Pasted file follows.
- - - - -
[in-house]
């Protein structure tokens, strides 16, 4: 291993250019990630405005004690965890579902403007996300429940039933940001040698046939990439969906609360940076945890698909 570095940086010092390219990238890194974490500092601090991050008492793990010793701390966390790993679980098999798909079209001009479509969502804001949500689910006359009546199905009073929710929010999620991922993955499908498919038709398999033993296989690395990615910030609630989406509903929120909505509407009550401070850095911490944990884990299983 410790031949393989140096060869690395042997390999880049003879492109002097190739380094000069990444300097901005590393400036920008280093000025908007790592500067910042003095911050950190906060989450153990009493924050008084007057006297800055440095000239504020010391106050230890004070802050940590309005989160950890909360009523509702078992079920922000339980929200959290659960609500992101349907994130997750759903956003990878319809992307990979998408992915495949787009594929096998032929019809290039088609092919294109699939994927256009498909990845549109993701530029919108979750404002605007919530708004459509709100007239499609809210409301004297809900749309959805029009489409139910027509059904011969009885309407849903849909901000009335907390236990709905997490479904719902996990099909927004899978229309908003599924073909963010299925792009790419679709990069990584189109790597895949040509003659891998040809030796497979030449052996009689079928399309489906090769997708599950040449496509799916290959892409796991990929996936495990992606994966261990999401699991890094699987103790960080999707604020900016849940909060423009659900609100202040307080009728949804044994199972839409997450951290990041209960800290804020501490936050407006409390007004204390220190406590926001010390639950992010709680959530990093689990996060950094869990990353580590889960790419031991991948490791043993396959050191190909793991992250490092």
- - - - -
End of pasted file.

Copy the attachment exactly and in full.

[in-house]
């Protein structure tokens, strides 16, 4: 291993250019990630405005004690965890579902403007996300429940039933940001040698046939990439969906609360940076945890698909 570095940086010092390219990238890194974490500092601090991050008492793990010793701390966390790993679980098999798909079209001009479509969502804001949500689910006359009546199905009073929710929010999620991922993955499908498919038709398999033993296989690395990615910030609630989406509903929120909505509407009550401070850095911490944990884990299983 410790031949393989140096060869690395042997390999880049003879492109002097190739380094000069990444300097901005590393400036920008280093000025908007790592500067910042003095911050950190906060989450153990009493924050008084007057006297800055440095000239504020010391106050230890004070802050940590309005989160950890909360009523509702078992079920922000339980929200959290659960609500992101349907994130997750759903956003990878319809992307990979998408992915495949787009594929096998032929019809290039088609092919294109699939994927256009498909990845549109993701530029919108979750404002605007919530708004459509709100007239499609809210409301004297809900749309959805029009489409139910027509059904011969009885309407849903849909901000009335907390236990709905997490479904719902996990099909927004899978229309908003599924073909963010299925792009790419679709990069990584189109790597895949040509003659891998040809030796497979030449052996009689079928399309489906090769997708599950040449496509799916290959892409796991990929996936495990992606994966261990999401699991890094699987103790960080999707604020900016849940909060423009659900609100202040307080009728949804044994199972839409997450951290990041209960800290804020501490936050407006409390007004204390220190406590926001010390639950992010709680959530990093689990996060950094869990990353580590889960790419031991991948490791043993396959050191190909793991992250490092």